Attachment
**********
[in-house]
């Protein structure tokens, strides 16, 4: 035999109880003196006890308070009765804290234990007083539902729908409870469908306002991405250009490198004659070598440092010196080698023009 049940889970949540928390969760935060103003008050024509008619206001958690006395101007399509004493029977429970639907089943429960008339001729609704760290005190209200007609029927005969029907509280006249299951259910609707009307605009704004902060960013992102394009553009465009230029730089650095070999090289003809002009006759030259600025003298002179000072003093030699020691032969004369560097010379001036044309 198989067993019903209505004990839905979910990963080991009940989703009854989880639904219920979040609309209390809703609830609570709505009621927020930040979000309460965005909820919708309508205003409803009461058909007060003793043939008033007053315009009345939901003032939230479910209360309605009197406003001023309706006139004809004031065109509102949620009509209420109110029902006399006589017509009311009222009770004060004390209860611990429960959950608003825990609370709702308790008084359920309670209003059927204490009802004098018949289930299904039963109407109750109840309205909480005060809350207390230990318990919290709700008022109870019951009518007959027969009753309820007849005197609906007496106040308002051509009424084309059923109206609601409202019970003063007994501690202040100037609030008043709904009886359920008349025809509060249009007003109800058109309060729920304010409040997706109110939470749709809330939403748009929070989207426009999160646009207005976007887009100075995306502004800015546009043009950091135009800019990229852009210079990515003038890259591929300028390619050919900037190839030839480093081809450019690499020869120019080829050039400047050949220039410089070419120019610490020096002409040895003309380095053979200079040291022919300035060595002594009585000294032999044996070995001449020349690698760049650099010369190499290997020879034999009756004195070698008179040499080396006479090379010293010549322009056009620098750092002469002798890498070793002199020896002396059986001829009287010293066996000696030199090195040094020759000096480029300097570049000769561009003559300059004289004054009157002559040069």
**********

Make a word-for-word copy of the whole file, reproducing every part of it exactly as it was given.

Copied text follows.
[in-house]
């Protein structure tokens, strides 16, 4: 035999109880003196006890308070009765804290234990007083539902729908409870469908306002991405250009490198004659070598440092010196080698023009 049940889970949540928390969760935060103003008050024509008619206001958690006395101007399509004493029977429970639907089943429960008339001729609704760290005190209200007609029927005969029907509280006249299951259910609707009307605009704004902060960013992102394009553009465009230029730089650095070999090289003809002009006759030259600025003298002179000072003093030699020691032969004369560097010379001036044309 198989067993019903209505004990839905979910990963080991009940989703009854989880639904219920979040609309209390809703609830609570709505009621927020930040979000309460965005909820919708309508205003409803009461058909007060003793043939008033007053315009009345939901003032939230479910209360309605009197406003001023309706006139004809004031065109509102949620009509209420109110029902006399006589017509009311009222009770004060004390209860611990429960959950608003825990609370709702308790008084359920309670209003059927204490009802004098018949289930299904039963109407109750109840309205909480005060809350207390230990318990919290709700008022109870019951009518007959027969009753309820007849005197609906007496106040308002051509009424084309059923109206609601409202019970003063007994501690202040100037609030008043709904009886359920008349025809509060249009007003109800058109309060729920304010409040997706109110939470749709809330939403748009929070989207426009999160646009207005976007887009100075995306502004800015546009043009950091135009800019990229852009210079990515003038890259591929300028390619050919900037190839030839480093081809450019690499020869120019080829050039400047050949220039410089070419120019610490020096002409040895003309380095053979200079040291022919300035060595002594009585000294032999044996070995001449020349690698760049650099010369190499290997020879034999009756004195070698008179040499080396006479090379010293010549322009056009620098750092002469002798890498070793002199020896002396059986001829009287010293066996000696030199090195040094020759000096480029300097570049000769561009003559300059004289004054009157002559040069």